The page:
Treasury Tries to Ignore Citigroup-Related Freedom of Information Requests

Wednesday, October 27, 2010
Timothy Geithner, Secretary of the Treasury
Bloomberg News has tried since January 2009 to obtain information from the Department of the Treasury about $301 billion of securities owned by Citigroup that the government has agreed to guarantee. Despite President Barack Obama’s promise to make his administration more open than his predecessor’s, the Treasury Department has stonewalled Bloomberg over its Freedom of Information Act request. It did turn over 560 pages of heavily-redacted emails to the news service which were not the ones requested and which did not answer Bloomberg’s questions about the names of the Citigroup securities or the dates and terms of government guarantees.
The U.S. government remains the largest shareholder of Citigroup at 12.4%.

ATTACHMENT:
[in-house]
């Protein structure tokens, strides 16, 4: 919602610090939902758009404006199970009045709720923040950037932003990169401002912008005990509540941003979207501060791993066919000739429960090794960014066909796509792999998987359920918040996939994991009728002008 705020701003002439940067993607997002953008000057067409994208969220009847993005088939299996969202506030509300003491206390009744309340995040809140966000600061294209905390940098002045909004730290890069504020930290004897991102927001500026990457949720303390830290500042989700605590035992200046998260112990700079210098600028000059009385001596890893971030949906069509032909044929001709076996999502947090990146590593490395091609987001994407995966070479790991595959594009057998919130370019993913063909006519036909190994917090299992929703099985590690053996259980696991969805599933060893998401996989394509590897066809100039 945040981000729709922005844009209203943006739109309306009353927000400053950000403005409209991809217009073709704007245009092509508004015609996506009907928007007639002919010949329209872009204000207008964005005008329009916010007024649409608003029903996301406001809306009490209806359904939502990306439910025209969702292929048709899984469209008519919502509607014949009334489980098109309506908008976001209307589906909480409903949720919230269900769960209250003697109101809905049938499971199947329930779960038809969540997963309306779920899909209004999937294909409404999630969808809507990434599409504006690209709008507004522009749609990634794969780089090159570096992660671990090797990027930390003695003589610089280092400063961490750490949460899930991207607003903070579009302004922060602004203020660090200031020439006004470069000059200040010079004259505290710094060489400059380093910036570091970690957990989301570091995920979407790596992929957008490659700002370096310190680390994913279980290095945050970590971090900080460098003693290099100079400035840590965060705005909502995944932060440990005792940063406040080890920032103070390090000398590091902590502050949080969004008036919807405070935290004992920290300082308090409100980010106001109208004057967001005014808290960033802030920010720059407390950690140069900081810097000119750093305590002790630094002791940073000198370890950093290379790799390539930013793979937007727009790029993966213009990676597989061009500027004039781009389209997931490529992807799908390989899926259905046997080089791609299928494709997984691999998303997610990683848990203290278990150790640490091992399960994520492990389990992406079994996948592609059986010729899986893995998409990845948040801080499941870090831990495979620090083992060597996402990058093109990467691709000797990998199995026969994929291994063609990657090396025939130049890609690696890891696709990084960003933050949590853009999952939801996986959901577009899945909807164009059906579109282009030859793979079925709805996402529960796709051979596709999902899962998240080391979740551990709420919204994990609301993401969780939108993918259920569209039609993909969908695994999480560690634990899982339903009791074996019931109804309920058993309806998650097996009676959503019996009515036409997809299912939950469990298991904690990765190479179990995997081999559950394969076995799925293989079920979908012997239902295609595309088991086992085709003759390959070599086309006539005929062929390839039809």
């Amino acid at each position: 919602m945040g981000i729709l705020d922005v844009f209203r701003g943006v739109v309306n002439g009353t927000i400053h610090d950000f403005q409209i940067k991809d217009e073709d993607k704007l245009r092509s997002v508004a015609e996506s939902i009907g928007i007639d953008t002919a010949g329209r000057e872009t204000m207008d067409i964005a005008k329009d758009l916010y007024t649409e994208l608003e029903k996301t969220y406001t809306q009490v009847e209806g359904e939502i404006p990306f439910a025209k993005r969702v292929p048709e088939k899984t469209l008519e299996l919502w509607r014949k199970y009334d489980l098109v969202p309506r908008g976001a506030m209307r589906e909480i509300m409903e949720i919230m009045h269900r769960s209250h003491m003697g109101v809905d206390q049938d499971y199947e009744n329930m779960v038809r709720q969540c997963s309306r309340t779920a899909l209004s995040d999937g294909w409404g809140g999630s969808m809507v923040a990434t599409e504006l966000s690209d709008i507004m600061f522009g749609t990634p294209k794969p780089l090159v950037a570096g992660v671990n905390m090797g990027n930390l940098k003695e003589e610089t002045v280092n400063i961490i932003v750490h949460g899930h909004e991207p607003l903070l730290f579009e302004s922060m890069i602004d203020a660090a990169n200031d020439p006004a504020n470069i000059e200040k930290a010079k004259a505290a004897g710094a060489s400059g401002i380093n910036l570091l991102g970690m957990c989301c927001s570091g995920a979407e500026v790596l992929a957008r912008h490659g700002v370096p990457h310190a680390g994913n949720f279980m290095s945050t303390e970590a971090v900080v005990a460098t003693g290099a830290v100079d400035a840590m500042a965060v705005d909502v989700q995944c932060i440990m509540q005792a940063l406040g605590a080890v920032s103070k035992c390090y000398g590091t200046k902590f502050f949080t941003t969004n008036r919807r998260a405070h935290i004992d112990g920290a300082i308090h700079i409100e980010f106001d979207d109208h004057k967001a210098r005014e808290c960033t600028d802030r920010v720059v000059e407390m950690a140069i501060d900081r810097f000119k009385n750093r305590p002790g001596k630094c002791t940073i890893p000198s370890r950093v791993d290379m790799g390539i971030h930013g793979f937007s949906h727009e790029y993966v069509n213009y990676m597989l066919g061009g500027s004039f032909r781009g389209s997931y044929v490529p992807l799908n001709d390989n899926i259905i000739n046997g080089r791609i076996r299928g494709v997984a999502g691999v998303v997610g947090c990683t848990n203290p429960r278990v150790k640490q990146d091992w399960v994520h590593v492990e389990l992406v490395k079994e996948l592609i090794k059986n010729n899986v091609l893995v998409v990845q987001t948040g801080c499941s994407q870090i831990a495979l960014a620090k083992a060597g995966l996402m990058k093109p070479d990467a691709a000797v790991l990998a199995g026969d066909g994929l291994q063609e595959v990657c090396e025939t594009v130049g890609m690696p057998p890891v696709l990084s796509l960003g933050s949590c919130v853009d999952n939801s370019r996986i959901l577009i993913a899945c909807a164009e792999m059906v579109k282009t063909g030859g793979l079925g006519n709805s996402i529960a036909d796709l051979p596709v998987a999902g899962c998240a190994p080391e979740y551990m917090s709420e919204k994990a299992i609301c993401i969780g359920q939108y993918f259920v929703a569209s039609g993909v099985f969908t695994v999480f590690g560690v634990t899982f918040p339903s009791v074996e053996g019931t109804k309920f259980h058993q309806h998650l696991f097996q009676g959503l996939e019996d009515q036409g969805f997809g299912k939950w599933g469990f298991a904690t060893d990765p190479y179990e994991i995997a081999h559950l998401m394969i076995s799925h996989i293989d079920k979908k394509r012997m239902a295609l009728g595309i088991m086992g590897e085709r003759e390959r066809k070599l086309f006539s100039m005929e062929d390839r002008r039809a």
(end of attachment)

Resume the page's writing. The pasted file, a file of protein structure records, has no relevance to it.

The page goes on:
The Obama administration’s refusal to live by its promise of making government more transparent may be adding to the economy’s slow recovery, Joseph Mason, a finance professor at the E. J. Ourso College of Business at Louisiana State University in Baton Rouge, told Bloomberg.
“Investors who don’t have information are investors who refuse to place funds in markets,” Mason said. “If we want investment and economic growth to resume, we want to be forthright about what happened. The longer we keep investors in the dark, the longer that low economic growth will persist.”
Tom Fitton, president of the conservative Judicial Watch, observed that “When it comes to the bank bailout, the Obama administration has made a decision to err on the side of secrecy.”
The Treasury Department has taken the position that the secrecy is justified on grounds of protecting trade secrets, personnel practices, attorney-client privilege and personal privacy.
-Noel Brinkerhoff, David Wallechinsky


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